Inner Life of a Cell | Protein Packing (NT TImes)

Two years ago, BioVisions and Xvivo set out to upgrade their animations by capturing some of the messy complexity of protein movements. They wanted to cram a virtual cell with proteins at a more realistic density, and then have them jitter and collide

In this movie, we enter a neuron by diving through a channel on its surface. Once inside, we’re instantly surrounded by a swarm of molecules. We push through the crowd until we reach a proteasome, a barrel-shaped molecule that shreds damaged proteins so their components can be used to make new proteins.

Once more we see a vesicle being hauled by kinesin. But in this version, the kinesin doesn’t look like a molecule out for a stroll. Its movements are barely constrained randomness.

Every now and then, a tiny molecule loaded with fuel binds to one of the kinesin “feet.” It delivers a jolt of energy, causing that foot to leap off the molecular cable and flail wildly, pulling hard on the foot that’s still anchored. Eventually, the gyrating foot stumbles into contact again with the cable, locking on once more — and advancing the vesicle a tiny step forward.

This updated movie offers a better way to picture our most intricate inner workings. For one thing, it helps us to understand why we become sick. A number of diseases, such as Alzheimer’s and Parkinson’s, are caused when defective proteins clamp onto other proteins, creating toxic clumps.


When biology is taught, it can look very static.

It seems, on paper, that things in a cell follow a logical order; we can trace the path of carbohydrates, for example, through glycolysis and the citric acid cycle, the latter fueling the reduction of high-energy electron carriers to generate ATP through the churning of the electron transport chain’s proton pump. Proteins looked rigid, trapped in complex three-dimensional structures, and everything in the cell appears as neat little capsules within the cellular membrane: Organised. Logical. Functional.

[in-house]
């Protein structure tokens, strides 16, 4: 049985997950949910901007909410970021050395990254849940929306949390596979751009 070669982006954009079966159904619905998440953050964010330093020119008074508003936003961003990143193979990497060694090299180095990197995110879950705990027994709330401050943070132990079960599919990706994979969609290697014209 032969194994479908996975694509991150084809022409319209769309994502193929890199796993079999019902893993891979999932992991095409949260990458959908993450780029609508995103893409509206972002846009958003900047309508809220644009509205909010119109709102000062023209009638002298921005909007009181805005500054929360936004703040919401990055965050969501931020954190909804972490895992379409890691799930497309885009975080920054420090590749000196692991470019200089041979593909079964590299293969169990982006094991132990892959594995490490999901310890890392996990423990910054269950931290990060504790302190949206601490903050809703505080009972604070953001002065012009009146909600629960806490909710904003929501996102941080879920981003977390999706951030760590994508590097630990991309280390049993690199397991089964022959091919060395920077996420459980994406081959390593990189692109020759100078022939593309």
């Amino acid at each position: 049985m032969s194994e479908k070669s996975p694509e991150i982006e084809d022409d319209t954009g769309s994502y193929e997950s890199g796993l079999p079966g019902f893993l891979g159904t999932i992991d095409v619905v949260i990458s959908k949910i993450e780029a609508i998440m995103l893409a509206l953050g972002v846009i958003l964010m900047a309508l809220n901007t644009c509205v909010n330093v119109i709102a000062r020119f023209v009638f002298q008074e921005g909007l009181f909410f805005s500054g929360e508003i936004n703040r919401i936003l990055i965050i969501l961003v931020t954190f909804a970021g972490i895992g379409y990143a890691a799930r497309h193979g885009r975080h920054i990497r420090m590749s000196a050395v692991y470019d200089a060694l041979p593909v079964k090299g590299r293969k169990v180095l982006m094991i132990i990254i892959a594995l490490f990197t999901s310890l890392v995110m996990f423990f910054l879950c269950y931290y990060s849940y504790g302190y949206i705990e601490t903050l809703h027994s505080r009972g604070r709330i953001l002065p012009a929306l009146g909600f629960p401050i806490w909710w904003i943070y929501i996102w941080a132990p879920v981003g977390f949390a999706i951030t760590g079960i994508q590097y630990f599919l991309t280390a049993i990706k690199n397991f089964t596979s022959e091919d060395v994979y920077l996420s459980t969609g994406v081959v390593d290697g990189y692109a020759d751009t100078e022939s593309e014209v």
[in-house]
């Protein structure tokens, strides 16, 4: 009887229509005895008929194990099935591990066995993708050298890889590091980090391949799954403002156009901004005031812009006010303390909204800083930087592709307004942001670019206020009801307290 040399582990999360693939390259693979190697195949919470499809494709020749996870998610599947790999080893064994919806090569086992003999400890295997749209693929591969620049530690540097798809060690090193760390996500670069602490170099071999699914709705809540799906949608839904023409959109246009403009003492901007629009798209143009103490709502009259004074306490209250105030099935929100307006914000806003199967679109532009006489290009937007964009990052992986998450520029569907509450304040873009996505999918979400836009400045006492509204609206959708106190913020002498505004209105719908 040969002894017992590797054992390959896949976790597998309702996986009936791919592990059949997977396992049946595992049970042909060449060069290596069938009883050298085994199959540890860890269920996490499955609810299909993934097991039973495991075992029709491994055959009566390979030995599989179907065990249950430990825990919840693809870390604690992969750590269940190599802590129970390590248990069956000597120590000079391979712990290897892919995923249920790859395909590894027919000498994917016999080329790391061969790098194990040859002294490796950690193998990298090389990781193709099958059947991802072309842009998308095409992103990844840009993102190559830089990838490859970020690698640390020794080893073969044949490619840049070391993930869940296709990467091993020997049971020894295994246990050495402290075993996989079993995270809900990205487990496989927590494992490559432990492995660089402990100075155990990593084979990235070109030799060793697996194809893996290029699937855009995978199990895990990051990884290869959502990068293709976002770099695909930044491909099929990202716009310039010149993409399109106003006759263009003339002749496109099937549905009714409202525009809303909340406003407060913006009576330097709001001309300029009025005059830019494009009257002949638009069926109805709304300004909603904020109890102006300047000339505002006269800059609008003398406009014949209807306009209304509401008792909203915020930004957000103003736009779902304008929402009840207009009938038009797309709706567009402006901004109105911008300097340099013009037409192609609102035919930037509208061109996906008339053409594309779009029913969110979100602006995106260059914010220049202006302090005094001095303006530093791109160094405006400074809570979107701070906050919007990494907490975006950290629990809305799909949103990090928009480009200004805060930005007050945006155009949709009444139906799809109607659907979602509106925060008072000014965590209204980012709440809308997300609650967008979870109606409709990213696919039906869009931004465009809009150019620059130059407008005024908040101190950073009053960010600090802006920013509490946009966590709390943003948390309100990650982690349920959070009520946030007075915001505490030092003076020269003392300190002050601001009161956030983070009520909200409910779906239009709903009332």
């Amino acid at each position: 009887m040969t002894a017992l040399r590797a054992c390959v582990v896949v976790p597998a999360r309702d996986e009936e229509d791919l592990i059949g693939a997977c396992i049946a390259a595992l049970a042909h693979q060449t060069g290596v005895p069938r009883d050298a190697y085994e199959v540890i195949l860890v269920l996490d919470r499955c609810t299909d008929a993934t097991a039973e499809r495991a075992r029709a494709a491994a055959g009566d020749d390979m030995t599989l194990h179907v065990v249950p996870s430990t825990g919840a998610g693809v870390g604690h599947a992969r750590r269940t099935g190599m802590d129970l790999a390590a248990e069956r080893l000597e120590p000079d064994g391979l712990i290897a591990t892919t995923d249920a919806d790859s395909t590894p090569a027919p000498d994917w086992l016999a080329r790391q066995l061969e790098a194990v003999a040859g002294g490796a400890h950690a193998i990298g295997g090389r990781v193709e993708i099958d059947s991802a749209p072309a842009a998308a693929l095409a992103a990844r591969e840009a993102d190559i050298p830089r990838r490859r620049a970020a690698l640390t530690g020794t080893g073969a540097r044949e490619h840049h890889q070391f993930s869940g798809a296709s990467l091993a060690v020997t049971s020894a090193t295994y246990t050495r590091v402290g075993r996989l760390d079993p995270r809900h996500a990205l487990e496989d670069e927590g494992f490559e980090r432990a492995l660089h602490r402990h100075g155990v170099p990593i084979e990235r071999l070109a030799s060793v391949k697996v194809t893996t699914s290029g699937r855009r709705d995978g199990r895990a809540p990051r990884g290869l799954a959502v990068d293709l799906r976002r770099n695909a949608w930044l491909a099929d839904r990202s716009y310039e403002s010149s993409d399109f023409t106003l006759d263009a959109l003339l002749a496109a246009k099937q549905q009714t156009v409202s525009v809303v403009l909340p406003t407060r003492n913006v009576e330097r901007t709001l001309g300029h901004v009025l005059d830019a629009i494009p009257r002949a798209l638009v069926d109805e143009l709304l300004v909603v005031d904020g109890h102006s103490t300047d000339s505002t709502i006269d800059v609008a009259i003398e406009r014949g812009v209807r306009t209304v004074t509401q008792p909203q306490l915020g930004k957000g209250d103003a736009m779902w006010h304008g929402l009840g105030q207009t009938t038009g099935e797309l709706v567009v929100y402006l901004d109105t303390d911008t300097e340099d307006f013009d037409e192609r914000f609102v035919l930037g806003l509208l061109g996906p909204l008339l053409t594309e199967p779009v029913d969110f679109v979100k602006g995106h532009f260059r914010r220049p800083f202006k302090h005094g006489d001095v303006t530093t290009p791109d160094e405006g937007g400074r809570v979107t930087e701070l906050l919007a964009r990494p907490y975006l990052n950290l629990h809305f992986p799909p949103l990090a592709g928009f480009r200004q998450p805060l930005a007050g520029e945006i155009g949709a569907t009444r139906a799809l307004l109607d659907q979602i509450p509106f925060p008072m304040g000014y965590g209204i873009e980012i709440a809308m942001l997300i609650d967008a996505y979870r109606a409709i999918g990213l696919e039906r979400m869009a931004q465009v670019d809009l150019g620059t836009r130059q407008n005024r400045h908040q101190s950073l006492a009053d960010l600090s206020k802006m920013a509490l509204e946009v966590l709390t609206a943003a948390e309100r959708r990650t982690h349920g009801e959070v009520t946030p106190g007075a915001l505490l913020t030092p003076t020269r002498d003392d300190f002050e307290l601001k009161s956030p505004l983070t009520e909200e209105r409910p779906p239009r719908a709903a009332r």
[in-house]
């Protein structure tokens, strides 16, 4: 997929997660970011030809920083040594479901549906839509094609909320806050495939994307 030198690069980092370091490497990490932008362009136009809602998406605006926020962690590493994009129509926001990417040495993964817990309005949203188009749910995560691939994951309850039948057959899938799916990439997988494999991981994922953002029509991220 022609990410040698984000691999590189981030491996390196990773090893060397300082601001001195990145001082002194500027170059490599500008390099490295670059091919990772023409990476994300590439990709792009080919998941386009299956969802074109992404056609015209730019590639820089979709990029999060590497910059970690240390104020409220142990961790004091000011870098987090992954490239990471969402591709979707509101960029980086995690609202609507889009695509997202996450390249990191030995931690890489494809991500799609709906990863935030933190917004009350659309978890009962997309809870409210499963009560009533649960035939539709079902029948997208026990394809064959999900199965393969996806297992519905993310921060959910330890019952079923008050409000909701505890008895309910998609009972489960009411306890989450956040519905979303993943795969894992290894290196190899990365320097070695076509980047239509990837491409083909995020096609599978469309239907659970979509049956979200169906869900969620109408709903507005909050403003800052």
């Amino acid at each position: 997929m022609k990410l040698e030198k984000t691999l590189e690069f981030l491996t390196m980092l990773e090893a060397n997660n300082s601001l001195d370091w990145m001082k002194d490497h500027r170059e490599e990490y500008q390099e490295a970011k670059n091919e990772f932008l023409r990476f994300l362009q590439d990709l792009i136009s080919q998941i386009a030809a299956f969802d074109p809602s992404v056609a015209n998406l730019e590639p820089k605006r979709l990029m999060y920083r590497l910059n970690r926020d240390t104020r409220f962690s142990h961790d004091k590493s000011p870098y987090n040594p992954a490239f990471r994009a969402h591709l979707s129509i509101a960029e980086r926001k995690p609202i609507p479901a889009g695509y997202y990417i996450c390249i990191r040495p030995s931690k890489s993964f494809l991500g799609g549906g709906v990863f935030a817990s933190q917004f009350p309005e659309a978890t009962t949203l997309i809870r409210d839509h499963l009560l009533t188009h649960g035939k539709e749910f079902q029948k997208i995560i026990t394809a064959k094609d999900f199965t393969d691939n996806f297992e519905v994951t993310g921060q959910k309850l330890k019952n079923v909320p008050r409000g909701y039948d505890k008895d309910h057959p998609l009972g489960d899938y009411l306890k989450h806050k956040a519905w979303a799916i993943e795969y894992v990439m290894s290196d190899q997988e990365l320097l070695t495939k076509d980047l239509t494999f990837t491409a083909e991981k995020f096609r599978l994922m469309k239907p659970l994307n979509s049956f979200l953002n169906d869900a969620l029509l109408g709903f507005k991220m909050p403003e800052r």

Not so, say Alain Viel and Robert. A. Lue.

The Harvard University professors of Molecular and Cell Biology pioneered the BioVisions project - an aim to get Harvard undergraduates to understand the chaotic complexity of the cellular environment. To do this, they developed extraordinarily precise animations; a far cry from the typical narrative explanations in science documentaries, these are accurate down to the smallest protein subunit.

The ultimate goal of the BioVisions project can be summarised by ’to see is to begin to understand.’ Biology is constantly innovating, and new and more powerful ways to communicate it are becoming increasingly necessary as the discipline becomes ever more microscopic. The very act of observing and recording data lies at the foundation of all the natural sciences - and molecular biology is no exception.

So sit back, relax, and take a tour of the mitochondria: The cell’s ATP pump. See what you can spot in the animation; ATP is the glowing orange molecule, for example, and ADP is the burnt orange one.

All video credit goes to Harvard University and the BioVisions project.

OK, so yesterday I promised a special treat for those of you who love the now-famous Inner Life of the Cell video.  Here it is!  The Harvard University team behind that video has created a new animation highlighting the powerhouse of the cell, the mitochondria.  If you thought the last one was complicated, it’s got nothing on this one.

The little prokaryotic endosymbionts that we call the mitochondria are a biological world unto themselves, participating in unique biochemistry that takes place nowhere else in the cell.  You’ll see redox, ATP synthesis, ion gradients … enjoy.